Fernando Salas, working for the eighth time in 12 games, surrendered eighth-inning, back-to-back homers to Christian Yelich and Giancarlo Stanton, to power the Marlins over the Mets, 5-4, and trash another superb start from Jacob deGrom.

DeGROM: Start gets wasted; generates debate. (AP)

DeGROM: Start gets wasted; generates debate. (AP)

Not only has Salas been overused, it must be remembered he arrived in spring training late because of a visa issue.

Salas retired his first two batters and then walked Miguel Rojas. When a reliever walks a hitter on four straight pitches, he needs to be pulled.

Yelich is already a slugging star, and the Mets had lefties Jerry Blevins and Sean Gilmartin manager Terry Collins could have gone to in that situation. Considering how much Salas has worked lately, why did Collins keep him in the game?

“I didn’t want to go with Blevins because he has pitched in five of the last six games,” Collins testily barked to reporters.

However, Gilmartin, who was brought up after the 16-inning game Thursday for the sole purpose of pitching late in a game, was fresh.

Salas fell behind 3-and-1 before grooving a pitch Yelich couldn’t help but crush. Over-managing and stubborn to the end, Collins let Salas face Stanton.

You knew that wasn’t going to end well.

Collins said he wanted Salas to face Stanton, but what does that say about his confidence in Addison Reed and Hansel Robles?

The second-guessing of Collins began before Salas entered the game. DeGrom got off to a rocky start, giving up back-to-back homers in the second to Justin Bour and Marcell Ozuna, then regrouped to retire the next 11 hitters. The Mets really needed deGrom’s effort considering how their bullpen has been taxed recently, including throwing 11.1 scoreless innings Thursday.

DeGrom gave up two runs on four hits and one walk and tied his career-high with 13 strikeouts in seven innings. He was on cruise control and had only thrown 97 pitches. He struck out his last four hitters.

“He was pitching great,” Collins said. “It’s easy to second-guess. We made a commitment to protect these guys. … If I let him stay in and he got hit you’d be asking me, `Why did I let him pitch?’ ”

That’s fair, but it comes with the territory with managing in the major leagues. DeGrom could have, but did not, throw his manager under the bus.

“Honestly, I didn’t know how many pitches I had,” deGrom said. “I thought I was out after that inning anyway.”

As far as stretching out his start, deGrom said: “The goal is to stay healthy. Salas had been doing a good job. I felt comfortable handing the ball over to the next guy.”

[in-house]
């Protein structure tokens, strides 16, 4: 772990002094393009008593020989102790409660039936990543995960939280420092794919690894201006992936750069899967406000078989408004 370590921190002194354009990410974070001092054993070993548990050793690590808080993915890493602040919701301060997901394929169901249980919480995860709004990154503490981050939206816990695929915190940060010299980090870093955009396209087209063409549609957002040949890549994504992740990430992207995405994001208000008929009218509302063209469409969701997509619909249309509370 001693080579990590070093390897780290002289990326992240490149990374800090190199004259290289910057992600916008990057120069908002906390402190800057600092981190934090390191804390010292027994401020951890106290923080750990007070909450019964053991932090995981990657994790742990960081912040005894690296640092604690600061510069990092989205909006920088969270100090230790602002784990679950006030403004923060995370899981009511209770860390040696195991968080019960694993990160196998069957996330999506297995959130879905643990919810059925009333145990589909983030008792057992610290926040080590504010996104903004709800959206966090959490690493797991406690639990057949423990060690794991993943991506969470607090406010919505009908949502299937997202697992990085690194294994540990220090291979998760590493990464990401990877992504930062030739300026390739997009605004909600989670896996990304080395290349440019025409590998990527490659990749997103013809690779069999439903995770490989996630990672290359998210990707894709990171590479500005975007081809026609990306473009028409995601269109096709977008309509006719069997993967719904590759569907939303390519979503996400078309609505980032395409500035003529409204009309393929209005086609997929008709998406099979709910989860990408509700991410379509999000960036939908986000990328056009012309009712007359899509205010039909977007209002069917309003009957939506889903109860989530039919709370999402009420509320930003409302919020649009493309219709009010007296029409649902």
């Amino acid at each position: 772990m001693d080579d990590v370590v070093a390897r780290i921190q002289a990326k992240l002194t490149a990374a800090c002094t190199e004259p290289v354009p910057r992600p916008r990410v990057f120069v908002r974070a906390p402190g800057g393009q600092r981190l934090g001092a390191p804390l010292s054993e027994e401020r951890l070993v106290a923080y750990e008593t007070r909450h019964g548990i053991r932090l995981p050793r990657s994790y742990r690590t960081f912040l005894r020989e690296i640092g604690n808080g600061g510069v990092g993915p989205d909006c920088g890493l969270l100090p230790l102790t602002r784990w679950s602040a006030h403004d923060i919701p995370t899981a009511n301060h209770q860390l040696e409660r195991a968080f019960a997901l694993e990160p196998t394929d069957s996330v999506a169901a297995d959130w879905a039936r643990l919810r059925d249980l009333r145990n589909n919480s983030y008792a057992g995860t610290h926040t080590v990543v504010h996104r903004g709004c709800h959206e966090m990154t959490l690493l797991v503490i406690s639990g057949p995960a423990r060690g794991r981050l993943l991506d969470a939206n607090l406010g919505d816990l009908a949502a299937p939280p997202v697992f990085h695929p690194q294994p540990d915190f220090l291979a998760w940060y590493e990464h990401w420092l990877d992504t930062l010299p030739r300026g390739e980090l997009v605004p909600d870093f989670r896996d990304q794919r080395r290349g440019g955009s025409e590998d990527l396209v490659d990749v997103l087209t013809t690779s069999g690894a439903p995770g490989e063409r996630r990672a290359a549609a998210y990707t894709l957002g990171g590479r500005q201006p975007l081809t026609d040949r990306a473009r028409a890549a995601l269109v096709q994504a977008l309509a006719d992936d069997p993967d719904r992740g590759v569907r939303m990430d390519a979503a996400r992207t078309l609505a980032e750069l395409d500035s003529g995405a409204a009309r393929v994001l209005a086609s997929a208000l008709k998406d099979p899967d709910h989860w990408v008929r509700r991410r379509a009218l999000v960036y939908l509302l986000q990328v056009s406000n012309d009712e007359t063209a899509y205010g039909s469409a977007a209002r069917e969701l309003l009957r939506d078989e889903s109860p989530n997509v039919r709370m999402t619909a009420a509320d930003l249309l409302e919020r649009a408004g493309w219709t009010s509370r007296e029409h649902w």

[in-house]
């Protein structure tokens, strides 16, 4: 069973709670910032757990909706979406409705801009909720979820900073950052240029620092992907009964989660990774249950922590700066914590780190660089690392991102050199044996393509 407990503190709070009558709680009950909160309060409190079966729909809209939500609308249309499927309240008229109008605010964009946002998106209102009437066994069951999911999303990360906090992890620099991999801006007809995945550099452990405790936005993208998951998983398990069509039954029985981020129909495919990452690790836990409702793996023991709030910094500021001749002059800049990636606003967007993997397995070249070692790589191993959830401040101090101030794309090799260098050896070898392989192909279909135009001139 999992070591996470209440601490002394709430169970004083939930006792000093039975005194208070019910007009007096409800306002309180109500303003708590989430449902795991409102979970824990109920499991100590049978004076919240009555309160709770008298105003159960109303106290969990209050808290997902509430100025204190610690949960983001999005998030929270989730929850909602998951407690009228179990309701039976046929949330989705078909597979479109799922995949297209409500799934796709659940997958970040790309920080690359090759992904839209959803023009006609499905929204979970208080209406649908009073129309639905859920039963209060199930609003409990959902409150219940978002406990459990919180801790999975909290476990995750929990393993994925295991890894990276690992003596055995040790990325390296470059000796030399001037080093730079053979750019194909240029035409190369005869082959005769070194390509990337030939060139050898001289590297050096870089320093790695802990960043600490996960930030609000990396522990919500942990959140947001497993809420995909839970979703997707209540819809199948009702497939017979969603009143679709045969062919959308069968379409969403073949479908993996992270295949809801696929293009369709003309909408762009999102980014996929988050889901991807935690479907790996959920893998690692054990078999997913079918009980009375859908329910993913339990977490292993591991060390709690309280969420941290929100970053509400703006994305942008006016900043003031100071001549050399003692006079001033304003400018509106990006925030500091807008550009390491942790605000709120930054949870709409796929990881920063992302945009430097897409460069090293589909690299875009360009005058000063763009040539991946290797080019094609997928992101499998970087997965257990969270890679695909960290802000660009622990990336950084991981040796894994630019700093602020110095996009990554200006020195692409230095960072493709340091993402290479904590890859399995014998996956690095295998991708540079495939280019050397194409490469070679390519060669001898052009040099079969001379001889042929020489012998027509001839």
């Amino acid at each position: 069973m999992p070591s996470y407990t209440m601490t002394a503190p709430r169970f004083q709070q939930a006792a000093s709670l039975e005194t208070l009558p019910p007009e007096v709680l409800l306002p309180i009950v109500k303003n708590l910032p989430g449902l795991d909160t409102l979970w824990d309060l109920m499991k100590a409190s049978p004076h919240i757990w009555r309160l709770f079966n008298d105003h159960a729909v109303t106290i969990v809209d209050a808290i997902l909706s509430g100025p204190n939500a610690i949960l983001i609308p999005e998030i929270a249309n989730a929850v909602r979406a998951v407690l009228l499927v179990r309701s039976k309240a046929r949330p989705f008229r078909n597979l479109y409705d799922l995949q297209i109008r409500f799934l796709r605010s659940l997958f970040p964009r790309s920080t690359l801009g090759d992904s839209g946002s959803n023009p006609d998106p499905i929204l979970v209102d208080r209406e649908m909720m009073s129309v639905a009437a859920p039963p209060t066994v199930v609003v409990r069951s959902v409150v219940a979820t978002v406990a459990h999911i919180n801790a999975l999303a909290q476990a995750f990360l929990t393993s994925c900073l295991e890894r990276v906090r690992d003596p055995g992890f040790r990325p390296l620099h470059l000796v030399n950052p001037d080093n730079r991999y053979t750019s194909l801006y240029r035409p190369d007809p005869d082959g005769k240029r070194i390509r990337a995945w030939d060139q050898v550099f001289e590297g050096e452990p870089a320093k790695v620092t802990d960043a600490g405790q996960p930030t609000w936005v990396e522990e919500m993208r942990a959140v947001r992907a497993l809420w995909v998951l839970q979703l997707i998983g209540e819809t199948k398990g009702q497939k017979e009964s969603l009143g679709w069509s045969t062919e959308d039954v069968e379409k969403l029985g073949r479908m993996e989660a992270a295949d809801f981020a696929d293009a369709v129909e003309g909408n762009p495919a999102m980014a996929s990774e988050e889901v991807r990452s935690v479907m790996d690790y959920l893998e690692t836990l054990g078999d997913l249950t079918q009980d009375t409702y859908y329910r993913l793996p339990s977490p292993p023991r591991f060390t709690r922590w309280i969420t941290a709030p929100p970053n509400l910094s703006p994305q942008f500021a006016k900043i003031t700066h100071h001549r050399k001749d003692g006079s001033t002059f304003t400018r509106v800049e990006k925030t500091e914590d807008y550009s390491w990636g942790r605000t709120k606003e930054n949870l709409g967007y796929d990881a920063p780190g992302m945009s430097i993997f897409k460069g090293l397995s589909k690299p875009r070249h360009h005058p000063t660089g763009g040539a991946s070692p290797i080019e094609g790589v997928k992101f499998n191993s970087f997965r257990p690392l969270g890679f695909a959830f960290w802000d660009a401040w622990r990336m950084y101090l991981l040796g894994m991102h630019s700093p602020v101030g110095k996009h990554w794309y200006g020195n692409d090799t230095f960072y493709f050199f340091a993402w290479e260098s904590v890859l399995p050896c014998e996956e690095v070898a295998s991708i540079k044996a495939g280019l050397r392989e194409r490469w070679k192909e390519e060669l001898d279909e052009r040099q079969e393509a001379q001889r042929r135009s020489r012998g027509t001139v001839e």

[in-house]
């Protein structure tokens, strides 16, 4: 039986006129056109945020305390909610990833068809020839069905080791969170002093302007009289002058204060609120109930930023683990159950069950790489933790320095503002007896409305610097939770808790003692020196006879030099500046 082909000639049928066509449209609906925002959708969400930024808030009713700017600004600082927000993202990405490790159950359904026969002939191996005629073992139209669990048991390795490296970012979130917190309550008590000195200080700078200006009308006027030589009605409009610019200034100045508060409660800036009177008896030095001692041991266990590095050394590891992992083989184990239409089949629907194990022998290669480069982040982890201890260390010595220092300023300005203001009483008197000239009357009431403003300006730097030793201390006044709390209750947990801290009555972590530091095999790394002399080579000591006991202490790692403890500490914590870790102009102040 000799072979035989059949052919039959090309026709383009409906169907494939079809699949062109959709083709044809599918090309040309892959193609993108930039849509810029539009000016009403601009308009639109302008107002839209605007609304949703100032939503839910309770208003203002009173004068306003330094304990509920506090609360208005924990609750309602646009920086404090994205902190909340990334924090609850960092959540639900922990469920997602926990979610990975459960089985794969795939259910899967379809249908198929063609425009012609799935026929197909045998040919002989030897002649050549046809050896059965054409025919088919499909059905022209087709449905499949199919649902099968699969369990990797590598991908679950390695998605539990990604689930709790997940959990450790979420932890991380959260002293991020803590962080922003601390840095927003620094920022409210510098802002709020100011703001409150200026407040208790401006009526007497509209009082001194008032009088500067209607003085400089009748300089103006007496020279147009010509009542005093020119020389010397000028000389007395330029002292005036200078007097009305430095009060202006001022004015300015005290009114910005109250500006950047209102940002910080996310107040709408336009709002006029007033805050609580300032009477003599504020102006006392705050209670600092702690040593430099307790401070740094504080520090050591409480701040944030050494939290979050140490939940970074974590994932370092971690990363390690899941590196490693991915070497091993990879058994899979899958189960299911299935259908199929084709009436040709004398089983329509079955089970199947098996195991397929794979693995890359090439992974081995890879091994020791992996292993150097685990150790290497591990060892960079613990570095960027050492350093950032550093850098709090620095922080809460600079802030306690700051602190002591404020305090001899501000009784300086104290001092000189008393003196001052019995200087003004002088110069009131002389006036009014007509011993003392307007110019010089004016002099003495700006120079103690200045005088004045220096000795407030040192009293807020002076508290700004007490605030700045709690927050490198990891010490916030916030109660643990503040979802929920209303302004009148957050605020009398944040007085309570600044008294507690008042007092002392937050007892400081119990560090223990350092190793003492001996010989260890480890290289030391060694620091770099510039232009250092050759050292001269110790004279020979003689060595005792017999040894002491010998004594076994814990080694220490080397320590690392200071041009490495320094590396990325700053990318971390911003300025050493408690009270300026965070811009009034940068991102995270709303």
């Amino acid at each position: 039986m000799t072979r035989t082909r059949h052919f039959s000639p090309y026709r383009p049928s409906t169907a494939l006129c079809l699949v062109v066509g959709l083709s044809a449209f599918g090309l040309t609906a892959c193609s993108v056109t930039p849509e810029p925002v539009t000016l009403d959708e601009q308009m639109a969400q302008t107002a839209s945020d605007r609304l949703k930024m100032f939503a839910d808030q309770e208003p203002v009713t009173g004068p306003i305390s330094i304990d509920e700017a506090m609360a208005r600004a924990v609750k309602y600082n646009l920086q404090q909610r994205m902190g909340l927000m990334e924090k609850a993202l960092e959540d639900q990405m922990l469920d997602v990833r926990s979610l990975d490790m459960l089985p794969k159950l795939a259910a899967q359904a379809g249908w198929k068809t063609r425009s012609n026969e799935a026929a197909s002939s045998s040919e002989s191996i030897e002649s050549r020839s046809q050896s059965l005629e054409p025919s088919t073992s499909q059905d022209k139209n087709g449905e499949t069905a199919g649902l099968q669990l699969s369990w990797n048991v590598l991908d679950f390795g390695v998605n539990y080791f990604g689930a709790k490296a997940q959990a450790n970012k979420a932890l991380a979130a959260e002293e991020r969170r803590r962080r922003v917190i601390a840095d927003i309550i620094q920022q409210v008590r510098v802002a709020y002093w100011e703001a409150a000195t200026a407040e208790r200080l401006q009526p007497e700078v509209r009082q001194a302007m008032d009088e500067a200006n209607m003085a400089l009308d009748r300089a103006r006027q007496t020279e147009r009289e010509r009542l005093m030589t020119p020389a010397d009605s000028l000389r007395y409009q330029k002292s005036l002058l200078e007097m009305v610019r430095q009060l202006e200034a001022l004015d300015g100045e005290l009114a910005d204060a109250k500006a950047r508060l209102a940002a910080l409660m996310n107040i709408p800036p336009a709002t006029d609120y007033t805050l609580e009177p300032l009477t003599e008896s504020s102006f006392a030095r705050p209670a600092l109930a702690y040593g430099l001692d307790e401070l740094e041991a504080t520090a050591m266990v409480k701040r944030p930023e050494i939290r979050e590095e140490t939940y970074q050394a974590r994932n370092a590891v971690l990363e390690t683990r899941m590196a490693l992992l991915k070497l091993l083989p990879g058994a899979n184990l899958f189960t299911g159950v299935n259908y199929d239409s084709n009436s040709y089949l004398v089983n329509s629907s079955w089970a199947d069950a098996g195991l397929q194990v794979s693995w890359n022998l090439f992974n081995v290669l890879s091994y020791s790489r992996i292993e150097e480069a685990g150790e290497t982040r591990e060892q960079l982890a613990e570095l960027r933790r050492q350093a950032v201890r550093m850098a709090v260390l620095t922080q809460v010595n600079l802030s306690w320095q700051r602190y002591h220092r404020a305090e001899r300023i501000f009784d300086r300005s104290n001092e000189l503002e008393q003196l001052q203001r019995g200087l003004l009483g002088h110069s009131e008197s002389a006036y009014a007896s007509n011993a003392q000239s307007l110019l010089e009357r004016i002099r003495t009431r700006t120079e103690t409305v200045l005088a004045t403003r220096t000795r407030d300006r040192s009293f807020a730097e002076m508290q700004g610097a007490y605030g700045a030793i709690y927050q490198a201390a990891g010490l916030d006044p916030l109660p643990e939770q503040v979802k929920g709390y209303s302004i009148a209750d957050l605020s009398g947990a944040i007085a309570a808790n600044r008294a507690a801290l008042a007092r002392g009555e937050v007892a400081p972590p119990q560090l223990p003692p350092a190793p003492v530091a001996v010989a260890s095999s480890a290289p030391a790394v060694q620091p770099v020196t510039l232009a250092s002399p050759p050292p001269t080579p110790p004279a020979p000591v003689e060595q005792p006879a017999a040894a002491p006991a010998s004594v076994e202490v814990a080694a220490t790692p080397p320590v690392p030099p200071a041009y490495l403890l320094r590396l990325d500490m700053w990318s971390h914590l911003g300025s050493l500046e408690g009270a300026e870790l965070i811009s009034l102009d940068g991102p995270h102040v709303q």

One of the beautiful aspects of baseball is it being ripe to second guess and discuss and debate strategy. Few basketball fans will second guess Gregg Popovich, but what baseball fan doesn’t feel comfortable scratching his head about the manager he follows?

CONFORTO DELIVERS: One of the hardest things in baseball to do is to pinch-hit, and it is even harder when all eyes are on you and you’re expected to produce in order to stay. Well, that’s exactly the case with the Mets’ Michael Conforto, who drove in the go-ahead run in the seventh inning.

Sure, Conforto wants to start, what young player doesn’t? But, when things haven’t gone his way, he’s stayed quiet and gone about his business. Overall, he’s hitting .400 with two homers and six RBI, including 2-for-4 with a double and two RBI as a pinch-hitter.

Neil Walker lead off the seventh with a bunt single to third against Marlins starter Adam Conley, and scored on a triple by Curtis Granderson, who scored on Conforto’s deep fly to center.

Asdrubal Cabrera homered with one out in the eighth against reliever Junichi Tazawa. It marked the 11th straight game in which they homered and gave them a major league-high 22.

LOVE THOSE BUNTS: The other night it was Jay Bruce laying one down towards third against the shift. Tonight it was Walker leading off the seventh with a bunt single. Last year Collins made a big deal out of calling his team a “home run hitting team,” and that they aren’t built to manufacture runs. This year, they lead the majors with 22 homers but have shown the ability to scratch out runs.

Walker also doubled in the Mets’ first run in the first.

EXTRA INNINGS: Lefty-hitters Bruce, Lucas Duda and Conforto did not start against Conley. … All players wore No. 42 in honor of Jackie Robinson Day. Granderson wore special spikes for the occasion that he will auction and donate to the Jackie Robinson Foundation. … Wilmer Flores made a run-saving grab of a hard hit ball down the first base line by Stanton.

HARVEY STARTS SUNDAY: Matt Harvey (2-0, 2.92) goes Sunday for the Mets against RHP Dan Straily (1-1, 7.56). Harvey is 12-3 with a 2.93 ERA in 17 career starts in April, easily his best numbers in any month.